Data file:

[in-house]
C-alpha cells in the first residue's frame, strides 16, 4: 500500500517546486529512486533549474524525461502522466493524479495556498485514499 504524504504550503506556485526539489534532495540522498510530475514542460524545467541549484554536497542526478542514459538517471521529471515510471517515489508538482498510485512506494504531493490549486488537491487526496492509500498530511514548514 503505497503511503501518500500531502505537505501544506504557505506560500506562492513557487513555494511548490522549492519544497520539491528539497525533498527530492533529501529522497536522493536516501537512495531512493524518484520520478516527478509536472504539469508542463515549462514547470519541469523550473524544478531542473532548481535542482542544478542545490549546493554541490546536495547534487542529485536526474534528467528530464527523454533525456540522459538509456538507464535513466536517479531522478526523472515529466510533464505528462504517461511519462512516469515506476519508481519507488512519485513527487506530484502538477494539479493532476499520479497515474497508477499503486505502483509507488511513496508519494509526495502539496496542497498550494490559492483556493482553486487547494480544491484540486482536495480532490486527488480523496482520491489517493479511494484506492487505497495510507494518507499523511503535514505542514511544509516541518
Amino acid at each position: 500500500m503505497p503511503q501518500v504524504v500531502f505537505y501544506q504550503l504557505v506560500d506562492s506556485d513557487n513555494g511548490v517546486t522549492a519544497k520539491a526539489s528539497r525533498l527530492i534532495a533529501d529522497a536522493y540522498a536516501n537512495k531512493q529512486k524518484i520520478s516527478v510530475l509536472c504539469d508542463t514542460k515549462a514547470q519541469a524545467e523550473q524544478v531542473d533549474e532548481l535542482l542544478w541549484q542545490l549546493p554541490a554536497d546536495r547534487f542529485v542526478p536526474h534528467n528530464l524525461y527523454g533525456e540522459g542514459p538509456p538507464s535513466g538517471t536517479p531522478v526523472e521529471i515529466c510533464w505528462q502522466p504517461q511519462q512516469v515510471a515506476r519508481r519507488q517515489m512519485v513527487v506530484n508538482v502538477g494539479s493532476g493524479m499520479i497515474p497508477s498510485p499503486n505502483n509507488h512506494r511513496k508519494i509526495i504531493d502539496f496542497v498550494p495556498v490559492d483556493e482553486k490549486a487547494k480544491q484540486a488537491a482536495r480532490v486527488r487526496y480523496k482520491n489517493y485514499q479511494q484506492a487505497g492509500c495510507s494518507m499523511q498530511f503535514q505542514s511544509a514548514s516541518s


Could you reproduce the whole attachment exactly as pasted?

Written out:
[in-house]
C-alpha cells in the first residue's frame, strides 16, 4: 500500500517546486529512486533549474524525461502522466493524479495556498485514499 504524504504550503506556485526539489534532495540522498510530475514542460524545467541549484554536497542526478542514459538517471521529471515510471517515489508538482498510485512506494504531493490549486488537491487526496492509500498530511514548514 503505497503511503501518500500531502505537505501544506504557505506560500506562492513557487513555494511548490522549492519544497520539491528539497525533498527530492533529501529522497536522493536516501537512495531512493524518484520520478516527478509536472504539469508542463515549462514547470519541469523550473524544478531542473532548481535542482542544478542545490549546493554541490546536495547534487542529485536526474534528467528530464527523454533525456540522459538509456538507464535513466536517479531522478526523472515529466510533464505528462504517461511519462512516469515506476519508481519507488512519485513527487506530484502538477494539479493532476499520479497515474497508477499503486505502483509507488511513496508519494509526495502539496496542497498550494490559492483556493482553486487547494480544491484540486482536495480532490486527488480523496482520491489517493479511494484506492487505497495510507494518507499523511503535514505542514511544509516541518
Amino acid at each position: 500500500m503505497p503511503q501518500v504524504v500531502f505537505y501544506q504550503l504557505v506560500d506562492s506556485d513557487n513555494g511548490v517546486t522549492a519544497k520539491a526539489s528539497r525533498l527530492i534532495a533529501d529522497a536522493y540522498a536516501n537512495k531512493q529512486k524518484i520520478s516527478v510530475l509536472c504539469d508542463t514542460k515549462a514547470q519541469a524545467e523550473q524544478v531542473d533549474e532548481l535542482l542544478w541549484q542545490l549546493p554541490a554536497d546536495r547534487f542529485v542526478p536526474h534528467n528530464l524525461y527523454g533525456e540522459g542514459p538509456p538507464s535513466g538517471t536517479p531522478v526523472e521529471i515529466c510533464w505528462q502522466p504517461q511519462q512516469v515510471a515506476r519508481r519507488q517515489m512519485v513527487v506530484n508538482v502538477g494539479s493532476g493524479m499520479i497515474p497508477s498510485p499503486n505502483n509507488h512506494r511513496k508519494i509526495i504531493d502539496f496542497v498550494p495556498v490559492d483556493e482553486k490549486a487547494k480544491q484540486a488537491a482536495r480532490v486527488r487526496y480523496k482520491n489517493y485514499q479511494q484506492a487505497g492509500c495510507s494518507m499523511q498530511f503535514q505542514s511544509a514548514s516541518s